Advantages of FPGAs
05 March 2010
FPGA design tools are increasingly available, allowing embedded control system designers to more quickly create and adapt FPGA hardware.
A field programmable gate array (FPGA) contains a matrix of reconfigurable gate array logic circuitry that, when configured, is connected in a way that creates a hardware implementation of a software application. Increasingly sophisticated tools are enabling embedded control system designers to more quickly create and more easily adapt FPGA-based applications.
Unlike processors, FPGAs use dedicated hardware for processing logic and do not have an operating system. Because the processing paths are parallel, different operations do not have to compete for the same processing resources. That means speeds can be very fast, and multiple control loops can run on a single FPGA device at different rates.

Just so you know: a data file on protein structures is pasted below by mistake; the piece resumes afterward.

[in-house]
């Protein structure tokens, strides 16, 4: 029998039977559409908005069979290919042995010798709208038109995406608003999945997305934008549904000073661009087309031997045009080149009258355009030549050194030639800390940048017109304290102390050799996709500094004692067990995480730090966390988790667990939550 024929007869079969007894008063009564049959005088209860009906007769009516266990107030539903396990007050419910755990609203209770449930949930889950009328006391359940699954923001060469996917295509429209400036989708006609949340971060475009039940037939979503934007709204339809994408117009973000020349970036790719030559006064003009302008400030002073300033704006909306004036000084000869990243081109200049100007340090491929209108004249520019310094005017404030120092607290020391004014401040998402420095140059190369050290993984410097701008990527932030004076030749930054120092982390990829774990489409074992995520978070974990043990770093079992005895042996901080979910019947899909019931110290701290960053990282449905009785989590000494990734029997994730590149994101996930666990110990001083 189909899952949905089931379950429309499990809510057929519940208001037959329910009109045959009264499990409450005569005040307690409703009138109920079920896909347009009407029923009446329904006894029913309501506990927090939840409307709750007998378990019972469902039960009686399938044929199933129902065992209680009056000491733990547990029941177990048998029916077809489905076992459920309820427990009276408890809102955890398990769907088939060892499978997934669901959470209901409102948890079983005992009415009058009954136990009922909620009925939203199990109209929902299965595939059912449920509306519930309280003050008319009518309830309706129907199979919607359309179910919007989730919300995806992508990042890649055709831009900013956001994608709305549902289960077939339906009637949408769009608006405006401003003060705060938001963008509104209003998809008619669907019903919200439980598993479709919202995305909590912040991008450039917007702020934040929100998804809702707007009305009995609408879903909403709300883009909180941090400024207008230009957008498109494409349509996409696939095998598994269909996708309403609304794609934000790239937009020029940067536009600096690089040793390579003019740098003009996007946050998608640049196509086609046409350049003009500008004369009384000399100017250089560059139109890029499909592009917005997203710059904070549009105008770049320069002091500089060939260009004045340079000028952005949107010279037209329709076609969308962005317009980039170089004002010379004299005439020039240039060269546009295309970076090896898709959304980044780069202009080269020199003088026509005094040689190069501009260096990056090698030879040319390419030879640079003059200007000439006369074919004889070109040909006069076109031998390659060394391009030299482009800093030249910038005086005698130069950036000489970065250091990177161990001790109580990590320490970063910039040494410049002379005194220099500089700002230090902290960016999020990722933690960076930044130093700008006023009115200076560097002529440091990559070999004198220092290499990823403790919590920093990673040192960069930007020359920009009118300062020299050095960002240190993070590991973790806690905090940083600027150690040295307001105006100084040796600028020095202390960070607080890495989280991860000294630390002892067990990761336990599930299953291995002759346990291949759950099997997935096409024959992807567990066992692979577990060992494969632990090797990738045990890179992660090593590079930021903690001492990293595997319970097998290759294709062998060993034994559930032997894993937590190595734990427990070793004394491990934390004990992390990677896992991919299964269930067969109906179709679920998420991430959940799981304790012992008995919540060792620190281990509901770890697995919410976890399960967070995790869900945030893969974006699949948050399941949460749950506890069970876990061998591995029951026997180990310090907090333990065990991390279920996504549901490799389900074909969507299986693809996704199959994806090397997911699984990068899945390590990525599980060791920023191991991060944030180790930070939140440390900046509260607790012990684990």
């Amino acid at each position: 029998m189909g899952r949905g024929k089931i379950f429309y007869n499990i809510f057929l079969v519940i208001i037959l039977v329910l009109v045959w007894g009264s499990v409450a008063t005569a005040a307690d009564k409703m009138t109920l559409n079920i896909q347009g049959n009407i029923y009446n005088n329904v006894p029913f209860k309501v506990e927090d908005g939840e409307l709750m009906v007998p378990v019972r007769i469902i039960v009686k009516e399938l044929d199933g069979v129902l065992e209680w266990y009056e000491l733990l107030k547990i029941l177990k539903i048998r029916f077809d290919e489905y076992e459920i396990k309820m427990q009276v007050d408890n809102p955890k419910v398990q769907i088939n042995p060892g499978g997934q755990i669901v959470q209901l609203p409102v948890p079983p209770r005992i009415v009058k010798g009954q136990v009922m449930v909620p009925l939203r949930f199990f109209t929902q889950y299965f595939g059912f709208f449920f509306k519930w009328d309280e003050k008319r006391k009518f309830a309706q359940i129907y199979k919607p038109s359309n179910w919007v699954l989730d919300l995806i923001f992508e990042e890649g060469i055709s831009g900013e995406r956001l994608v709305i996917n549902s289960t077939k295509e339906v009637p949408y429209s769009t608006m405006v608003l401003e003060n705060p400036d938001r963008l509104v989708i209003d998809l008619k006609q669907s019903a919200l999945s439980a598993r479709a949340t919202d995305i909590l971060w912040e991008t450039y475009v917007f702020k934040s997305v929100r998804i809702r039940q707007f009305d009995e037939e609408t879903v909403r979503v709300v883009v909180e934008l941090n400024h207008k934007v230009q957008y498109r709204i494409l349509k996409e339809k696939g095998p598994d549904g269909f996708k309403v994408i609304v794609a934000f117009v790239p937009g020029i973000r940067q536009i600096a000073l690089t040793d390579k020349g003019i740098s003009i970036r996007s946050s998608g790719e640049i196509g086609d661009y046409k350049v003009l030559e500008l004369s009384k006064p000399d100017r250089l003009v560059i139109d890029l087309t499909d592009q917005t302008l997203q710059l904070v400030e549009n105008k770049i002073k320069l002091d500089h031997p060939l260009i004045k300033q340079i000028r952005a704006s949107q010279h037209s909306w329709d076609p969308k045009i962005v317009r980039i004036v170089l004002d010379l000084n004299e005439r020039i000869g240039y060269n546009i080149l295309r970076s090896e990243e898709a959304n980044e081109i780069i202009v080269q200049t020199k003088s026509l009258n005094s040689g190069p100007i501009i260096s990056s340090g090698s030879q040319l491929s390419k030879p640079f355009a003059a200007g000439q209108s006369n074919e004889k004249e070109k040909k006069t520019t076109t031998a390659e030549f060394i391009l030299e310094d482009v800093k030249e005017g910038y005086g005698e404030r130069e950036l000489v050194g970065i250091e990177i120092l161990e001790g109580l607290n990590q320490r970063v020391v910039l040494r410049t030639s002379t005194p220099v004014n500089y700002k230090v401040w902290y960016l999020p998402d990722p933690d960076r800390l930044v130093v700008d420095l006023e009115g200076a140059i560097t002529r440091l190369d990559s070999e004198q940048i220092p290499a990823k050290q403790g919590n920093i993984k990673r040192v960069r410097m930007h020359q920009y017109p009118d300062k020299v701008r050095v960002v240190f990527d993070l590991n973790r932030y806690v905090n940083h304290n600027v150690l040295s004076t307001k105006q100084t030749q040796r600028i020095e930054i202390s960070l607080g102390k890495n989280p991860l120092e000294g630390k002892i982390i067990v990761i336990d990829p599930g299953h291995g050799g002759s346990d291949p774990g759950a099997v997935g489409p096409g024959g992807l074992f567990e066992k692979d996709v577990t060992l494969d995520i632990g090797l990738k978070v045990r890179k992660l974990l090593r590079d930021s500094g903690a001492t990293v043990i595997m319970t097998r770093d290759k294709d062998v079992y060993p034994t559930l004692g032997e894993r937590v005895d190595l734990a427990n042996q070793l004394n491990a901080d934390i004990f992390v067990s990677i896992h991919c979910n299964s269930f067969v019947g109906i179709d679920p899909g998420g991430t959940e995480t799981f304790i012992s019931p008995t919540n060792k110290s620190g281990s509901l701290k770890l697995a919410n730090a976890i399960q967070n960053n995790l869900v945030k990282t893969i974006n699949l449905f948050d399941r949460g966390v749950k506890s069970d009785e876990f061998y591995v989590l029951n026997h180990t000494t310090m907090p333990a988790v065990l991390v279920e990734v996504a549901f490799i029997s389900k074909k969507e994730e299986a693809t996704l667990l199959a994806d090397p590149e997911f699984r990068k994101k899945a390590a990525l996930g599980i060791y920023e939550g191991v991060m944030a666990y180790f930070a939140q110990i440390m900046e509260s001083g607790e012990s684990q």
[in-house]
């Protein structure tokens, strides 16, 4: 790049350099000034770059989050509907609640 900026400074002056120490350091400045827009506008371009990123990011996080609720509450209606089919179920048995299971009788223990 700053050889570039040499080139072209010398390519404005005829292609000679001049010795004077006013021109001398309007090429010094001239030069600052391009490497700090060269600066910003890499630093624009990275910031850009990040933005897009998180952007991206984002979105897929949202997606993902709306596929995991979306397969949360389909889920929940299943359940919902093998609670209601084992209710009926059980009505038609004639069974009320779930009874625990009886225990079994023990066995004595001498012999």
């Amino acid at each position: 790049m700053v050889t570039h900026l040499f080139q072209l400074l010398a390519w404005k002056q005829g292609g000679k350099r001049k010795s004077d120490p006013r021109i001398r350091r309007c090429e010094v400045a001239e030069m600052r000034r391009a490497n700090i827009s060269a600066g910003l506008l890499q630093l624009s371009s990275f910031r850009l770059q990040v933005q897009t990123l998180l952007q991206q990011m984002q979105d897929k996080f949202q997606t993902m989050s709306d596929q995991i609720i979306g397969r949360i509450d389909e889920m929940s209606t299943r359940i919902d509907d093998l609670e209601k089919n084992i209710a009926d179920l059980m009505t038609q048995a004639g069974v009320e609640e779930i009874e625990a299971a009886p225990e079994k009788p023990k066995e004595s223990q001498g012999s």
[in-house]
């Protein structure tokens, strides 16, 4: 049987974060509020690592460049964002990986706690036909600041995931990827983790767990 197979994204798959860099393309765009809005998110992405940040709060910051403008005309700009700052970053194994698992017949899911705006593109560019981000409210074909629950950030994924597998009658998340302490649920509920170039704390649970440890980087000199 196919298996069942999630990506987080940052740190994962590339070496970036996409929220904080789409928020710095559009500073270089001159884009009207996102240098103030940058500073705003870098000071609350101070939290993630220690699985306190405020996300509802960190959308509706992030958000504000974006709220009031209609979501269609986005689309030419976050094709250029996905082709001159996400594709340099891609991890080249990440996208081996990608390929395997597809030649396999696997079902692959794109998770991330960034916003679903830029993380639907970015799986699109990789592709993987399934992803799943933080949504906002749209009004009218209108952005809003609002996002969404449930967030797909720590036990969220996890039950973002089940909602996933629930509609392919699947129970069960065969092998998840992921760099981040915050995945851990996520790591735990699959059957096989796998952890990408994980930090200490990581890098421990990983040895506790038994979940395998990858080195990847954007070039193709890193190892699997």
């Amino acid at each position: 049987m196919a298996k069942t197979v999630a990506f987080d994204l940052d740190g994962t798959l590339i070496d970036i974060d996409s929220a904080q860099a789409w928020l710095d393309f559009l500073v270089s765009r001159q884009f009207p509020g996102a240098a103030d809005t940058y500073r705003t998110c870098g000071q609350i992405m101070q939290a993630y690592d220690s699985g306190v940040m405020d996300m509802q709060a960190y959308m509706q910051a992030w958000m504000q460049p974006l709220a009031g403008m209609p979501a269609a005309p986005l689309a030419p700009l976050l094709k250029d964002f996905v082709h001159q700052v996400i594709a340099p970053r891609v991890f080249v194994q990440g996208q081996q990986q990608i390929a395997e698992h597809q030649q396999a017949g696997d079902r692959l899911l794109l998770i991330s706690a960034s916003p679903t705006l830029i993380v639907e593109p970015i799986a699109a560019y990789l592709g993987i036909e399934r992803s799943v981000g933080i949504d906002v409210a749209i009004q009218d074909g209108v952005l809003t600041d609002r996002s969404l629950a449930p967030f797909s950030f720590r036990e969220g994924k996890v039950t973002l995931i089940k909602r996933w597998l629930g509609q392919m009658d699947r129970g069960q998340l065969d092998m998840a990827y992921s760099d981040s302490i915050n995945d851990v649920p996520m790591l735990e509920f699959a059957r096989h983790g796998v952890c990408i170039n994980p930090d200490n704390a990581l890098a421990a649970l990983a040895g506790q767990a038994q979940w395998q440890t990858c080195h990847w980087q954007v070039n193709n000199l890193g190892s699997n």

Also, the reconfigurability of FPGAs can provide designers with almost limitless flexibility. “Unlike hard-wired printed circuit board [PCB] designs that have fixed hardware resources, FPGA-based systems can literally rewire their internal circuitry to allow configuration after the control system is deployed to the field,” says Christian Fritz, product manager for motion control and mechatronics for National Instruments.
In manufacturing and automation contexts, FPGAs are well-suited for use in robotics and machine tool applications, as well as for fan, pump, compressor and conveyor control. FPGAs are often used to reconfigure I/O module functionality. “For example, a digital input module can be used to simply read the true/false state of each digital line. Alternately, the same FPGA can be reconfigured to perform processing on the digital signals and measure pulse width, perform digital filtering, or even measure position and velocity from a quadrature encoder sensor,” says Fritz.